Conspiracies are joined to, and thus empower, what is generally considered as essential for disrupting an ongoing program—it could be a business program where people are conspiring against you and they don't like the program as it is being conducted by you, the leader, and so you become the object of their scheming. Or in the case the public, even tearing an entire culture apart in order to achieve something considered better by the conspirators. Thus the term almost always indicates the planning done by a person or group that is not in power, doing so in order to overthrow those in power. Just come down from the government thing to business, and you will begin to see that this happens in business quite frequently. Somebody is pulling the rug out from under somebody else, and they have conspired with others to make sure this occurs. That's why I say that anybody can be a victim of a conspiracy. In addition, it also tends to be used to indicate that the entire operation is evil and that those conspiring do so for personal gain.

One of the clearest biblical examples of conspiring is the collusion of the chief priests, scribes, and the elders, and then later Judas, and their combined action taken to assassinate Jesus. "Chief priests, scribes and elders" indicate men involved in the Sanhedrin, the Jewish ruling council. Their motivation was clearly one of envy of Jesus’ spiritual power in combination with His popularity with, and acceptance by, the people. As early as John 5:18, John reveals this group was already plotting to kill Him. This was years before He was actually assassinated. That verse also shows that they were seeking justification—this justification was for their own good—for so doing:

John 5:18 Therefore the Jews sought all the more to kill Him [this indicates that, well before this, they were already plotting to kill Him. When you do you think they started? Perhaps as early as John 2 or John 3.], because He not only broke the Sabbath, but also said that God was His Father, making Himself equal with God.

Here was their justification for what they were doing. He wasn’t sinning, of course, but they wrongly believed He was, and therefore, they justified themselves in their operation to kill Him. Their understanding was warped, but they had motivation to continue their conspiring.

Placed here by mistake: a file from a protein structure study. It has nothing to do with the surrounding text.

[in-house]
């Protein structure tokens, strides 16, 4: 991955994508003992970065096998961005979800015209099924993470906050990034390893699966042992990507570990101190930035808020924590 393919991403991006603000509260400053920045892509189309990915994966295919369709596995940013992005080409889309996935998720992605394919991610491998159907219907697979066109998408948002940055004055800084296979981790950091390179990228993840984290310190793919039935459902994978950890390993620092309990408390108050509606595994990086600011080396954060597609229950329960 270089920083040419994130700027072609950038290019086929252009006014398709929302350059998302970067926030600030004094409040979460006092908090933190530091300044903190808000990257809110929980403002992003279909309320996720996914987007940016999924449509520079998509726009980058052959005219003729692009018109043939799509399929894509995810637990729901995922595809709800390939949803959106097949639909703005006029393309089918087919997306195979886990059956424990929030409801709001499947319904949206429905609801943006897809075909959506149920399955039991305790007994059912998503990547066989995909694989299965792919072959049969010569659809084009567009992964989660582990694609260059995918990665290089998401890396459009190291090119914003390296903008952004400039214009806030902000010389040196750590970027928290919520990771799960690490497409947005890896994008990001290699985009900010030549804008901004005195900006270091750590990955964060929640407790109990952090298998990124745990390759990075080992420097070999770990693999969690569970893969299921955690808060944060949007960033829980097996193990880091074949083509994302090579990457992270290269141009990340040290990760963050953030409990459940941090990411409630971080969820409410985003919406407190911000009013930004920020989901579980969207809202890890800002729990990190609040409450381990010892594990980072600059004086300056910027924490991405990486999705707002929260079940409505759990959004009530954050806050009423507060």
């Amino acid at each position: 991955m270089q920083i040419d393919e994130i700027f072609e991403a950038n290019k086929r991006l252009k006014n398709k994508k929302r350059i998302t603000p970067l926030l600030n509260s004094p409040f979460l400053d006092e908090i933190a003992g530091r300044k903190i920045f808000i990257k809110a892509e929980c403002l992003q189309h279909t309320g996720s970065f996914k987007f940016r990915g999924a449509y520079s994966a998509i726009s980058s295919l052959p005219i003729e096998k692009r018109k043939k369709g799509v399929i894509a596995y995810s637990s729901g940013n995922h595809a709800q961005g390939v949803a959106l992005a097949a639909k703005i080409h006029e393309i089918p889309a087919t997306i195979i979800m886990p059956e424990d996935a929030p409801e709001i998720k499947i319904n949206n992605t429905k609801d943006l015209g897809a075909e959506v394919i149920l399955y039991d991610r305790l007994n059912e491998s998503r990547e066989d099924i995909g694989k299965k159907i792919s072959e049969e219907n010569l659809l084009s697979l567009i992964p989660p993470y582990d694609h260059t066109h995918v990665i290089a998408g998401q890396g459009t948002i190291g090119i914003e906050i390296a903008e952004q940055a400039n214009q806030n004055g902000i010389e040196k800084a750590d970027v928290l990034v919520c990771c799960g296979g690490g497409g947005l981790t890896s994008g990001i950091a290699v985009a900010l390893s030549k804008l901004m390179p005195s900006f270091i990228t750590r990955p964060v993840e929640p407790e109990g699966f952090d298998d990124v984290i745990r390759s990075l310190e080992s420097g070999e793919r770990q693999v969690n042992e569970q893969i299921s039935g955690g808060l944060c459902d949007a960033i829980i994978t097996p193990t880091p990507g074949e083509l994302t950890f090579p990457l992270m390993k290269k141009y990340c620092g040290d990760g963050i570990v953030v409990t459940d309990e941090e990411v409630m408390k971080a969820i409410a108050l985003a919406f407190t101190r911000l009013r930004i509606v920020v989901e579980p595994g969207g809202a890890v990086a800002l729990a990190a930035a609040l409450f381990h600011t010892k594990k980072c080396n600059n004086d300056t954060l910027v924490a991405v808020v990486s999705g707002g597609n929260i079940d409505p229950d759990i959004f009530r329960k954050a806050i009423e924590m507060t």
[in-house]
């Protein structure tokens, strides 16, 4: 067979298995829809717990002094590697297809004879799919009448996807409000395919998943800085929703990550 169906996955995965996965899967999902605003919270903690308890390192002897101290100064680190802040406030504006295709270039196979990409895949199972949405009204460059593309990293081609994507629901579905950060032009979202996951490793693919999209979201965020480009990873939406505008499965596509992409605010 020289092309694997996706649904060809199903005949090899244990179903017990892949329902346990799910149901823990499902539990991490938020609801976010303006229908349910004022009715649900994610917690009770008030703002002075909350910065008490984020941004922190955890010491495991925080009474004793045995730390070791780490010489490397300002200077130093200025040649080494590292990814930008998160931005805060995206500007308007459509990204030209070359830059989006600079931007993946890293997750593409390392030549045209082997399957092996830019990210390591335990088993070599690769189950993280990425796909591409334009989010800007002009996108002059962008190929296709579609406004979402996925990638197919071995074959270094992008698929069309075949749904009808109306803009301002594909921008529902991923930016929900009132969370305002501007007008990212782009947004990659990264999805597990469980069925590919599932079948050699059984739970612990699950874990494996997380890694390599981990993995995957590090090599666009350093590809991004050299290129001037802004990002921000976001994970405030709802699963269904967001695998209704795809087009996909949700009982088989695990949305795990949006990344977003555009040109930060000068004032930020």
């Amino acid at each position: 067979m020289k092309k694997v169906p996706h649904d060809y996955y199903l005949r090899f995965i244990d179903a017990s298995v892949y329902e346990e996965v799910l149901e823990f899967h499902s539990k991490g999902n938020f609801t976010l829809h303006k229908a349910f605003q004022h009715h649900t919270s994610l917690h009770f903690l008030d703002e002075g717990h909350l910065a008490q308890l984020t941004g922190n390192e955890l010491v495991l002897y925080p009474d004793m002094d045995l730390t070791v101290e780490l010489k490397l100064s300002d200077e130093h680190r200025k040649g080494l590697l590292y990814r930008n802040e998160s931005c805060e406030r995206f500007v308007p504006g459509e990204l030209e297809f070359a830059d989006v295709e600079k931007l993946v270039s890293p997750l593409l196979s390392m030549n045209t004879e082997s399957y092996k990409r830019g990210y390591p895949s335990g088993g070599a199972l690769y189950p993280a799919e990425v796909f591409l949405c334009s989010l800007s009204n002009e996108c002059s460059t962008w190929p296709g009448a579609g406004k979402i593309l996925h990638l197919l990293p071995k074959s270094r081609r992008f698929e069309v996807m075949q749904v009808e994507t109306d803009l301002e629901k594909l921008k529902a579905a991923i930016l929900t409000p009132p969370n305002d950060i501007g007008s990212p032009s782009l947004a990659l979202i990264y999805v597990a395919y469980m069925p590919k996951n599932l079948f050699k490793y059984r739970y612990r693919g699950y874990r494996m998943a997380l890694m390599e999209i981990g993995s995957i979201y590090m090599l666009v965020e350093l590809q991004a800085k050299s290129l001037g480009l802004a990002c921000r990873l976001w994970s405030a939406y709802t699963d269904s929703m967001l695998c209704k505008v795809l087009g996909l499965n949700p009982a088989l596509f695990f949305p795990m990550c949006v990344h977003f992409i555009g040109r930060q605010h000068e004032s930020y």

Matthew 26:3-5 adds that this that occurred was considerably later than John 5 and John 7. In fact, John 7 directly mentions killing Him twice and alludes to it two other times. These guys were bent on accomplishing this, and those in the crowd (at the Feast of Tabernacles) were well aware that a conspiracy was afoot. Time-wise, Matthew 26 begins but two days before Jesus was crucified:

Matthew 26:3-5 “Then the chief priests, the scribes, and the elders of the people [there they are again] assembled at the palace of the high priest, who was called Caiaphas, and plotted to take Jesus by trickery and kill Him. But they said, ‘Not during the feast, lest there be an uproar among the people.’”

They wanted to get away with their dirty deed without any stain on their reputation or their lives. That's the way conspirators are. They want to escape blame.

Matthew 26:14-16 “Then one of the twelve, called Judas Iscariot, went to the chief priests and said, ‘What are you willing to give me if I deliver Him to you?’ And they counted out to him thirty pieces of silver. So from that time he sought opportunity to betray Him.’”

We see in this drama the major elements that bring conspiracies into being. First: Two or more people who believe that as things are and that appear as though they will continue to move, is a condition that they will suffer loss of power, authority, income or social status. This is the glue that holds everything together: personal gain. Thus the conspiracy begins with a common purpose with at least one other person, but more than likely, more than that. The object valued by them will be the bond that holds them together and builds until they are willing to take risks to hold on to it.

Second: The conspirators believe they are justified by the conviction that their cause is righteous. Remember John 5:18: "He broke the Sabbath! He equates Himself with God!" That was their justification for killing Him. Conspirators will always come up with a justification for what they are doing. They come to believe they are either promoting or defending something righteous from which others will benefit. They start patting themselves on the back. They frankly come to believe they are doing everybody a favor. They have deceived themselves.

Third: They personally will gain as a result of the success of their plot. With these three convictions, they throw themselves into the plot.

In the plot against Jesus, the major points are clear in each case, except for Judas. This is interesting, because God gives no clear hint what motivated him. But we do know that he permitted himself to be bribed into doing the dirty deed.

JWR/aws/dcg












 


 
Close
E-mail It